By Linda Cole
December 21 is the official start of winter, but as far as I’m concerned, when the first snowfall covers the ground – it’s winter! Even with snow on the ground, dogs can still get plenty of healthy stimulation and exercise during the winter months. If your dog is like a couple of mine, the minute the first snowflake hits the ground they head for the couch and a warm blanket to cuddle under, but once they get outside, they have as much fun as the other dogs. Winter activities for dogs can be anything you enjoy doing together.
The first thing to remember when venturing outside in the winter is safety for you and your dog. Winter activities are only fun when no one pulls a muscle, gets too cold or becomes lost. Protecting your pet with a microchip can save his life if he should become separated from you during any outdoor activity. Brush up on survival skills and always remember to pack survival gear for you and your dog when heading outside for some winter fun.
Hiking on a snowy trail is a great way to get exercise, but make sure to let someone know where you plan to go and how long you intend to be gone. Carry a backpack with survival gear that includes food and water for you and your dog, and make sure your short haired dog has a weatherproof jacket to help keep the chill away from his skin. Dogs lose heat from their ears and feet, so a pair of quality dog booties can help keep his feet warm and snow free. However, you will need to make sure he doesn’t lose them in the snow.
Tracking is a great winter activity that can be educational for you and your dog. A fresh layer of snow and a warm pair of dog booties are all you need. Just make sure you know who the tracks belong to and be prepared if you should run across the owner. You don’t want to deal with a confrontation from an angry critter. The idea is to give your dog some mental stimulation with an interesting scent and exercise by following the trail, not actually finding the animal.
Snowball catch. Several of my dogs love playing in the snow, and one of their favorite winter activities is catching snowballs. Keep the snowball loose so it won’t hurt them when they catch it. One thing that always amazes me is how they can find a snowball tossed into a pile of snow. Playing catch is always a great way to give your dogs exercise any time of the year.
Sledding tops the list for winter activities you can do as a family. Dogs like to ride on a sled down a hill with you or the kids – just be sure to follow proper safety procedures. Never allow a dog to ride unsupervised on a sled down a hill. He can’t control it and you risk the dog being injured if the sled hits a tree, goes out of control or if he jumps off on the way down. You can teach your dog how to pull the sled back up the hill too! He gets to spend quality time with you while you teach him a command that gives him an important job to do, and running back up the hill with the sled in tow helps him to stay fit.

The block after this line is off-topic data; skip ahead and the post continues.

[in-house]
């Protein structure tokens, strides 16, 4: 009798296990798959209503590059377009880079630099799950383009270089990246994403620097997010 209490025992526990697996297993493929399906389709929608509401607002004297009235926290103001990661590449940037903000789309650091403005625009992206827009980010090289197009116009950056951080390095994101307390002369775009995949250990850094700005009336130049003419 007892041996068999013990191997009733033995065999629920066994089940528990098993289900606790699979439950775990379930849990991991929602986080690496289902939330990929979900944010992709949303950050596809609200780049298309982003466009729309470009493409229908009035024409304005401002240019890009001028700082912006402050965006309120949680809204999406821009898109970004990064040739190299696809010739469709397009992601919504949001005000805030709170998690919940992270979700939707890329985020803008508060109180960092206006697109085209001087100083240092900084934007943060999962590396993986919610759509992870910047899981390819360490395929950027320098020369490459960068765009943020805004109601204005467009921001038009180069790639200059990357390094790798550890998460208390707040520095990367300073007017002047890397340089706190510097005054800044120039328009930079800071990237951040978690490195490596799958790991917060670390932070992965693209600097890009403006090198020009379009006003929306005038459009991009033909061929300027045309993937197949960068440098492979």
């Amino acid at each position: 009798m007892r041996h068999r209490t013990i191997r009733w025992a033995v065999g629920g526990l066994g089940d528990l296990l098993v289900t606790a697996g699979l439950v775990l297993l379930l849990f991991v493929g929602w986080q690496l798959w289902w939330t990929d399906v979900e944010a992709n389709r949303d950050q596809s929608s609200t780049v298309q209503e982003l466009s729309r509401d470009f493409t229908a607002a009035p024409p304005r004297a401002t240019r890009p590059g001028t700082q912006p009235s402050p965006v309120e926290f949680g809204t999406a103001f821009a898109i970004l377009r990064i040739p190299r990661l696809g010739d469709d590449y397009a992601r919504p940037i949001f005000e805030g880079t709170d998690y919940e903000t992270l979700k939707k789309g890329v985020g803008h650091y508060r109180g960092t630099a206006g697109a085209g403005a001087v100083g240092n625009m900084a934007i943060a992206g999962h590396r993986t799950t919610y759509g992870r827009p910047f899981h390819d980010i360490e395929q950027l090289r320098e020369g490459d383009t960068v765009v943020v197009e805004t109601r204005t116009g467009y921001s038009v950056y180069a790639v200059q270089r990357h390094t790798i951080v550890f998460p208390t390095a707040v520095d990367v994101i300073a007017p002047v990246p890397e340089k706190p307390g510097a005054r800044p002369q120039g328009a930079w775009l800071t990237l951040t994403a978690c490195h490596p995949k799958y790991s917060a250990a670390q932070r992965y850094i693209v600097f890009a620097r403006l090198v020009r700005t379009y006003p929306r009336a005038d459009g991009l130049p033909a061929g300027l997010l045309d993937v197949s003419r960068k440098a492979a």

Skijoring is a sport dogs and humans can do as a team. Ski enthusiasts combine their love of skiing with their dog’s love of running and pulling. Skijoring is a winter activity for the more serious snow lover, human and dog, who enjoys being in the fresh winter air and the beautiful scenery.
A walk in the snow is an easy way to work off excess energy for a dog. It may be winter, but dogs still need to be walked to help keep them from becoming bored while you’re away from home. A tired dog will be better behaved when left alone, and walking in the snow provides a workout that helps keep him fit through the winter months.
Winter activities provide a dog and us with much needed exercise to keep from getting cabin fever and from putting on pounds over the colder months of the year. Hibernation isn’t an option for those who love the snow. With proper protection from the cold and snow for you and your dog, an afternoon outing is just the ticket to help keep the mind and body healthy and stimulated.
Photo by Shannon Pifko
Read more articles by Linda Cole
The personal opinions and/or use of trade, corporate or brand names, is for information and convenience only. Such use does not constitute an endorsement by CANIDAE® Pet Foods of any product or service. Opinions are those of the individual authors and not necessarily of CANIDAE® Pet Foods.